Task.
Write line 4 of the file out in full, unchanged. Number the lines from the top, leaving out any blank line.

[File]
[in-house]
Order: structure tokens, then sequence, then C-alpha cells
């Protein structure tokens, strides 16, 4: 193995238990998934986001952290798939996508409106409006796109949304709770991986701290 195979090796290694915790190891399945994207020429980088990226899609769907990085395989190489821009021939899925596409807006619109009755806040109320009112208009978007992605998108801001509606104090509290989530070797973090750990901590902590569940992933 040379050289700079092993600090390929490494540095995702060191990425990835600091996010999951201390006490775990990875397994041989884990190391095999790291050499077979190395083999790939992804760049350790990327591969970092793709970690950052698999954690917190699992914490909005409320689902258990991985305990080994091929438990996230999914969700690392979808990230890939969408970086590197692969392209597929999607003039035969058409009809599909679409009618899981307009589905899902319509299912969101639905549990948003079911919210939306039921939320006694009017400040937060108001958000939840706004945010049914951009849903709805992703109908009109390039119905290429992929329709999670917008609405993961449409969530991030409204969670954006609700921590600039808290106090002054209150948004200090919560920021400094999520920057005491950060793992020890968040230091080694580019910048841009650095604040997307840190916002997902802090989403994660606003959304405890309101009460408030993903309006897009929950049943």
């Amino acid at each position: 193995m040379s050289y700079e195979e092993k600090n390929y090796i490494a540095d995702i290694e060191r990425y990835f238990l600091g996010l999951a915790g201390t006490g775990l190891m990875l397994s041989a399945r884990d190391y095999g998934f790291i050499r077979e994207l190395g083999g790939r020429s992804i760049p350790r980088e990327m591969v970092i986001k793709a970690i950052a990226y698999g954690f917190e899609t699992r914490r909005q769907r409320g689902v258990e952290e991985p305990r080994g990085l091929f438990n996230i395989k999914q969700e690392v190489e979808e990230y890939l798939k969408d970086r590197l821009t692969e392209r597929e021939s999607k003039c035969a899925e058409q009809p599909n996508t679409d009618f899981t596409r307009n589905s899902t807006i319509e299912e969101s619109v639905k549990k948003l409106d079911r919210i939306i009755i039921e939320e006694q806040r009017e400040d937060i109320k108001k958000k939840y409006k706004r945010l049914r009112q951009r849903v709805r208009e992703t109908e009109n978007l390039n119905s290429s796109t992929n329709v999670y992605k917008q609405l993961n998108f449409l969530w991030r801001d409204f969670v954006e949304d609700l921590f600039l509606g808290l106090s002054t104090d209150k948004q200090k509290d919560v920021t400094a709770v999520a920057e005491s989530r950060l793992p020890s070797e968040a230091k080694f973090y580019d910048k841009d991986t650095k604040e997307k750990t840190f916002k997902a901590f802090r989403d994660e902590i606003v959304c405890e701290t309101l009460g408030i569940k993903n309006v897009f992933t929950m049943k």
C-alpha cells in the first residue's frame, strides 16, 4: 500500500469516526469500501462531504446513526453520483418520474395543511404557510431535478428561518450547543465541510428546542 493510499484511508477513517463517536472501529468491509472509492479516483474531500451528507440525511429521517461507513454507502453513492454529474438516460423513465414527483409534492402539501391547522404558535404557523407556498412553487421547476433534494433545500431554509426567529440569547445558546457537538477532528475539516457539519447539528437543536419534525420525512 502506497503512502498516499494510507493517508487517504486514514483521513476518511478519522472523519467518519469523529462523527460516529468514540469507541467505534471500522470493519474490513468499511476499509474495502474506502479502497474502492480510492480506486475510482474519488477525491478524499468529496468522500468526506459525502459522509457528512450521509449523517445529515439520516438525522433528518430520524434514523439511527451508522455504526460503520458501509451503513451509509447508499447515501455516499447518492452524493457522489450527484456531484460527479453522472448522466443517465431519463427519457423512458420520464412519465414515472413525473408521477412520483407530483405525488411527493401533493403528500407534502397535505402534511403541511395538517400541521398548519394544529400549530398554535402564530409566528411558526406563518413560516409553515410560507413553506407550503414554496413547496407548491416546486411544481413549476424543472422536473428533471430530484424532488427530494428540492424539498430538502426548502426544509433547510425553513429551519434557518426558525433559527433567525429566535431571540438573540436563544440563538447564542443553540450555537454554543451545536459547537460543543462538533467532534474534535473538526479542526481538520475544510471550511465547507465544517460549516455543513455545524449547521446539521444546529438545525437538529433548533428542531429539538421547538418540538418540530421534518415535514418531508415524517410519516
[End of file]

């Amino acid at each position: 193995m040379s050289y700079e195979e092993k600090n390929y090796i490494a540095d995702i290694e060191r990425y990835f238990l600091g996010l999951a915790g201390t006490g775990l190891m990875l397994s041989a399945r884990d190391y095999g998934f790291i050499r077979e994207l190395g083999g790939r020429s992804i760049p350790r980088e990327m591969v970092i986001k793709a970690i950052a990226y698999g954690f917190e899609t699992r914490r909005q769907r409320g689902v258990e952290e991985p305990r080994g990085l091929f438990n996230i395989k999914q969700e690392v190489e979808e990230y890939l798939k969408d970086r590197l821009t692969e392209r597929e021939s999607k003039c035969a899925e058409q009809p599909n996508t679409d009618f899981t596409r307009n589905s899902t807006i319509e299912e969101s619109v639905k549990k948003l409106d079911r919210i939306i009755i039921e939320e006694q806040r009017e400040d937060i109320k108001k958000k939840y409006k706004r945010l049914r009112q951009r849903v709805r208009e992703t109908e009109n978007l390039n119905s290429s796109t992929n329709v999670y992605k917008q609405l993961n998108f449409l969530w991030r801001d409204f969670v954006e949304d609700l921590f600039l509606g808290l106090s002054t104090d209150k948004q200090k509290d919560v920021t400094a709770v999520a920057e005491s989530r950060l793992p020890s070797e968040a230091k080694f973090y580019d910048k841009d991986t650095k604040e997307k750990t840190f916002k997902a901590f802090r989403d994660e902590i606003v959304c405890e701290t309101l009460g408030i569940k993903n309006v897009f992933t929950m049943k």